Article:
Henri Matisse made two closely related paintings between 1909 and 1910 and named them Dance. The 1909 (initial) version acted as a guide to 1910 (second) version. The 1910 version of the Dance was pale and used less color and details and Matisse liked the painting that he named it "the overpowering climax of luminosity,” and featured it in Matisse's La Danse with Nasturtiums of 1912. Nelson Rockefeller later donated the painting to New York’s Museum of Modern Art. The 1910 version of Dance is large and included with a musical companion piece for Matisse’s friend Sergei Shchukin, a Russian art collector. This version, decorated and full of red color, hangs on Shchukin's staircase in Moscow until the 1917 October Revolution. The second dance painting depicts five people dancing nude in front of a green landscape, and blue sky and one of the dancers appear to be pregnant.
Henri Matisse’s Background
Henri-Émile-Benoît Matisse (1869-1954), was an incredibly talented French draughtsman, printmaker, and sculptor famous for his originality, fluidity, and use of colors. As an artist whose role in the revolution of visual arts during the early years of the 20th century was great, he often ranks with the likes of Pablo Picasso. Matisse was one of the radical artists who were not afraid of going against the norms of the society. This attribute together with his creativity, expressiveness, and imagination led him to be nicknamed the Fauve (wild beast) like cubic artists. Matisse studied law in Paris and worked as Le Cateau-Cambrésis’ court administrator. His painting journey officially kicked off in 1889 when he was recovering from an appendix condition, describing his new-found love for painting as "a kind of paradise," he abandoned law and became an artist to the disappointment of his father. After this discovery, he went back to school and studied art initially concentrating on painting landscapes and still life. What followed was further study of painting and traveling as he met and talked to various artists.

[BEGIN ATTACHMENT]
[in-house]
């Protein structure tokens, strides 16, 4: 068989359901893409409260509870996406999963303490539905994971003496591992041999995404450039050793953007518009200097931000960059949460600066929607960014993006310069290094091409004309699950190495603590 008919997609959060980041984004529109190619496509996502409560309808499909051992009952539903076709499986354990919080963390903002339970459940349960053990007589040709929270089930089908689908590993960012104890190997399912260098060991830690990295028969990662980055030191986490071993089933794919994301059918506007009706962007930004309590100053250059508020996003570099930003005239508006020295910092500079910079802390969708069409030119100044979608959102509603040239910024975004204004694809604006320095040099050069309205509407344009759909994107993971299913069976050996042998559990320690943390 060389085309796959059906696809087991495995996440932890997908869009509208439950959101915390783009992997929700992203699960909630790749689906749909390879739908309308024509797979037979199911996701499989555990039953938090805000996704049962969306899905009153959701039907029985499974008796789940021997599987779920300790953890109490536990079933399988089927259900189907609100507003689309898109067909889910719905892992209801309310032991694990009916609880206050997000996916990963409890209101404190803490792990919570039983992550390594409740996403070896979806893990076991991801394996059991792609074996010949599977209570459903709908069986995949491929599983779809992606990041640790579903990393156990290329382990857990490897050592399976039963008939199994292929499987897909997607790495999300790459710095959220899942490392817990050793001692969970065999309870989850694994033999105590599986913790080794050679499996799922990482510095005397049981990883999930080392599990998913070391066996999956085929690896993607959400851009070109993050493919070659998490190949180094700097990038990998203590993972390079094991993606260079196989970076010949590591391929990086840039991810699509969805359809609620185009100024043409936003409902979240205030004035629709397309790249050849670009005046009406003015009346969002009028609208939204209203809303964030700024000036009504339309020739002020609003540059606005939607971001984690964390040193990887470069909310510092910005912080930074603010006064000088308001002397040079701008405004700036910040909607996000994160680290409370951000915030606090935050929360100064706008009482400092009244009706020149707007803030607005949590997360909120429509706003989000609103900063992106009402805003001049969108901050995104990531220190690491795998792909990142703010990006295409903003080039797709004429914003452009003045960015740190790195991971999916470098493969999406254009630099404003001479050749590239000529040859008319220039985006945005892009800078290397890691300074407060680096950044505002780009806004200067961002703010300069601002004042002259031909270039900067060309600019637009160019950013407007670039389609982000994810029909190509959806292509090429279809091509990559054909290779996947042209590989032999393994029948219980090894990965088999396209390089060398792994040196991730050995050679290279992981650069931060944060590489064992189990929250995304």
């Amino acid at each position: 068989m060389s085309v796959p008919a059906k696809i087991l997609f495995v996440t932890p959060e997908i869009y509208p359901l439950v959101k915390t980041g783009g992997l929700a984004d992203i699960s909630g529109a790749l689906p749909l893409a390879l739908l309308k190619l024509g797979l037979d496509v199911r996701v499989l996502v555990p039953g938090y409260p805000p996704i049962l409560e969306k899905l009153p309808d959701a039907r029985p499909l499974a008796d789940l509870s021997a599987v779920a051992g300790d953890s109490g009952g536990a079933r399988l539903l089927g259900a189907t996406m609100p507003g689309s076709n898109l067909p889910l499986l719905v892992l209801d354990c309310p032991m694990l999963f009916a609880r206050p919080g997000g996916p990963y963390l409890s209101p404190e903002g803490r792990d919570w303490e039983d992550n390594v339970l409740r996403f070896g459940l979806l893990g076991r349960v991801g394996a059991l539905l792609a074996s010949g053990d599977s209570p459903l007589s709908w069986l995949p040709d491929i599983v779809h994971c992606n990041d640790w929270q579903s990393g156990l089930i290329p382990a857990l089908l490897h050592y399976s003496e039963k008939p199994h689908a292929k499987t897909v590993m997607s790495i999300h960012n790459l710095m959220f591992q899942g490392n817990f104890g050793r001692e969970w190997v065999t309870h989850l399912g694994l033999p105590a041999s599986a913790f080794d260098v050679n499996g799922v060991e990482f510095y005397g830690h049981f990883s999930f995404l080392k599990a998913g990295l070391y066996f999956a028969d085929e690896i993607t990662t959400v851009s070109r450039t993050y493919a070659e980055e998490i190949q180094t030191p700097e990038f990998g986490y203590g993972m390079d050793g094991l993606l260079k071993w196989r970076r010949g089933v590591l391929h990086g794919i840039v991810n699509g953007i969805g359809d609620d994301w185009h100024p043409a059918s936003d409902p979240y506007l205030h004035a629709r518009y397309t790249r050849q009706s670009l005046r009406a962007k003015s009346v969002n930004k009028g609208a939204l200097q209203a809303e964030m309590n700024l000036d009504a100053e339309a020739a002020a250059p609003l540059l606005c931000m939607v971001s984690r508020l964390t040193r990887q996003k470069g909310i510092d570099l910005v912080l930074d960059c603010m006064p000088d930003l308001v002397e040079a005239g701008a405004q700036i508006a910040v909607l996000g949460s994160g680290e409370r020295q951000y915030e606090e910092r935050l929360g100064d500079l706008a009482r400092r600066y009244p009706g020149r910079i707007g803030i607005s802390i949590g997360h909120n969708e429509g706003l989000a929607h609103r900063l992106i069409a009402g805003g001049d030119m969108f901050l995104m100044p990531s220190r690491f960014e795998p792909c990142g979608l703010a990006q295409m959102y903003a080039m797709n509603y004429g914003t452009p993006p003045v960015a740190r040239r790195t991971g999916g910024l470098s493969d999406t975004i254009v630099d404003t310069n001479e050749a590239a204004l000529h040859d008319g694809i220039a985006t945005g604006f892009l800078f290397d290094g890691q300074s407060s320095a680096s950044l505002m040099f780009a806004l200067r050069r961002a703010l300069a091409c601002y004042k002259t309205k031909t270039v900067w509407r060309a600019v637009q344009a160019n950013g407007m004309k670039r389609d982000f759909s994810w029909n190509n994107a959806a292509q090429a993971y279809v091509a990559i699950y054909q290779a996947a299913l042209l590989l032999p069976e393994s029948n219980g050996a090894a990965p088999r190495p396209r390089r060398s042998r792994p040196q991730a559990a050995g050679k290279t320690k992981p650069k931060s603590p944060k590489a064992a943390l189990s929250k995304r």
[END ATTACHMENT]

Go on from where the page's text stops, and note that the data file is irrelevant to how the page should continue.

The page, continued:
Details of the Final Version of Dance
The final version of the dance is rich in expression of emotions. After the picture’s completion, many people described it as a ritualistic, demonic, tribal, forbidding, or menacing art. The picture consists of five naked women dancing while holding hands in a circle. Breasts of three of the women are exposed while the other two only show their backsides, and seemingly, one of the women is pregnant. All the women have their heads bowed and their eyes are closed. Equally, the pregnant woman is physically well-built and looks tense. The green landscape seems compressed under the dancers’ weight, and the feet of three of the women touch the ground.
Interpretation of the Details of the Final Version of Dance
Matisse draws his inspiration from pagan folk dances that were ritualistic. The red, green, and blue represent the uniting of man’s heart, earth, and the heavens while expressing a person’s subliminal wisdom of involvement in the rhythms of nature and the heavens. The five figures show firm outlines with areas of deformation thus showing their inner stimulation of the all-consuming rhythm. The dancers’ energy sinks the earth as per Matisse’s thoughts.
Current Location of the Dance
The Dance is among the paintings, drawings, and sculptures in the State Hermitage Museum in St. Petersburg, Russia. However, the painting is usually available in the main exhibitions relating to contrasts between artistic movements around the world, after which, it is taken back to Russia. Everywhere the painting goes, it attracts a huge audience.
Who Painted the Famous Painting Dance?
Henri Matisse made two closely related paintings between 1909 and 1910 and named them Dance. The 1909 (initial) version acted as a guide to 1910 (second) version. The 1910 version of the Dance was pale and used less color and details and Matisse liked the painting that he named it "the overpowering climax of luminosity,”and featured it in Matisse's La Danse with Nasturtiums of 1912.
About the Author
Benjamin Elisha Sawe holds a Bachelor of Arts in Economics and Statistics and an MBA in Strategic Management. He is a frequent World Atlas contributor.
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